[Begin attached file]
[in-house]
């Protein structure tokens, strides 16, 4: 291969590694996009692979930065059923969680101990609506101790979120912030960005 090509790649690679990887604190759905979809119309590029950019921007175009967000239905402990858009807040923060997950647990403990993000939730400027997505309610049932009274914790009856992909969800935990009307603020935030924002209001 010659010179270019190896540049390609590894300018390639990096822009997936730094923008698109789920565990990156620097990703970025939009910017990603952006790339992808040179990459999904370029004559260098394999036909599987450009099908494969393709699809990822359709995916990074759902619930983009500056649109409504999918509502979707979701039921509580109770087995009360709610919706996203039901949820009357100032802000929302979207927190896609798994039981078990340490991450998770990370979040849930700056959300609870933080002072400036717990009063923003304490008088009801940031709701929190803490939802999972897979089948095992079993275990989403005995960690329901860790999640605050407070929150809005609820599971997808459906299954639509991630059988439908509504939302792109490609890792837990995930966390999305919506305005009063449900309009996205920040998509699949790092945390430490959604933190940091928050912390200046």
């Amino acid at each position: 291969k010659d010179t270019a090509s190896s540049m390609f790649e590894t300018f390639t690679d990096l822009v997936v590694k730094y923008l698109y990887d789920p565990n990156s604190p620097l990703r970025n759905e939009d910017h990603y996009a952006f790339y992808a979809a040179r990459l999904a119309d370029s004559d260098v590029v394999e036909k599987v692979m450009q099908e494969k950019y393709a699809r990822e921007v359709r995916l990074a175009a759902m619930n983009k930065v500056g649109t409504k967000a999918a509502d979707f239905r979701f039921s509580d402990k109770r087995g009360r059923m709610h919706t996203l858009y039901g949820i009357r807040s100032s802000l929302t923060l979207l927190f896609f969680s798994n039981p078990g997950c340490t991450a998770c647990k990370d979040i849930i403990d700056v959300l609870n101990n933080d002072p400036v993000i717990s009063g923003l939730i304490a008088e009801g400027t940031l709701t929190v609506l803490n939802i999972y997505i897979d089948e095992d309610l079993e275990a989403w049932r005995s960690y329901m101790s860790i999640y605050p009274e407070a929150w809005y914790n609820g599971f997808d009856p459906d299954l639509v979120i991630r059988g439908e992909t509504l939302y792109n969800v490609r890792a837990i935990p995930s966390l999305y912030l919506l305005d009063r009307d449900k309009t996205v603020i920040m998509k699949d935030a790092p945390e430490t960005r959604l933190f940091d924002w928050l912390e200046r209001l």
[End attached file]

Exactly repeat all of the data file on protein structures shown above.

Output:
[in-house]
């Protein structure tokens, strides 16, 4: 291969590694996009692979930065059923969680101990609506101790979120912030960005 090509790649690679990887604190759905979809119309590029950019921007175009967000239905402990858009807040923060997950647990403990993000939730400027997505309610049932009274914790009856992909969800935990009307603020935030924002209001 010659010179270019190896540049390609590894300018390639990096822009997936730094923008698109789920565990990156620097990703970025939009910017990603952006790339992808040179990459999904370029004559260098394999036909599987450009099908494969393709699809990822359709995916990074759902619930983009500056649109409504999918509502979707979701039921509580109770087995009360709610919706996203039901949820009357100032802000929302979207927190896609798994039981078990340490991450998770990370979040849930700056959300609870933080002072400036717990009063923003304490008088009801940031709701929190803490939802999972897979089948095992079993275990989403005995960690329901860790999640605050407070929150809005609820599971997808459906299954639509991630059988439908509504939302792109490609890792837990995930966390999305919506305005009063449900309009996205920040998509699949790092945390430490959604933190940091928050912390200046």
């Amino acid at each position: 291969k010659d010179t270019a090509s190896s540049m390609f790649e590894t300018f390639t690679d990096l822009v997936v590694k730094y923008l698109y990887d789920p565990n990156s604190p620097l990703r970025n759905e939009d910017h990603y996009a952006f790339y992808a979809a040179r990459l999904a119309d370029s004559d260098v590029v394999e036909k599987v692979m450009q099908e494969k950019y393709a699809r990822e921007v359709r995916l990074a175009a759902m619930n983009k930065v500056g649109t409504k967000a999918a509502d979707f239905r979701f039921s509580d402990k109770r087995g009360r059923m709610h919706t996203l858009y039901g949820i009357r807040s100032s802000l929302t923060l979207l927190f896609f969680s798994n039981p078990g997950c340490t991450a998770c647990k990370d979040i849930i403990d700056v959300l609870n101990n933080d002072p400036v993000i717990s009063g923003l939730i304490a008088e009801g400027t940031l709701t929190v609506l803490n939802i999972y997505i897979d089948e095992d309610l079993e275990a989403w049932r005995s960690y329901m101790s860790i999640y605050p009274e407070a929150w809005y914790n609820g599971f997808d009856p459906d299954l639509v979120i991630r059988g439908e992909t509504l939302y792109n969800v490609r890792a837990i935990p995930s966390l999305y912030l919506l305005d009063r009307d449900k309009t996205v603020i920040m998509k699949d935030a790092p945390e430490t960005r959604l933190f940091d924002w928050l912390e200046r209001l």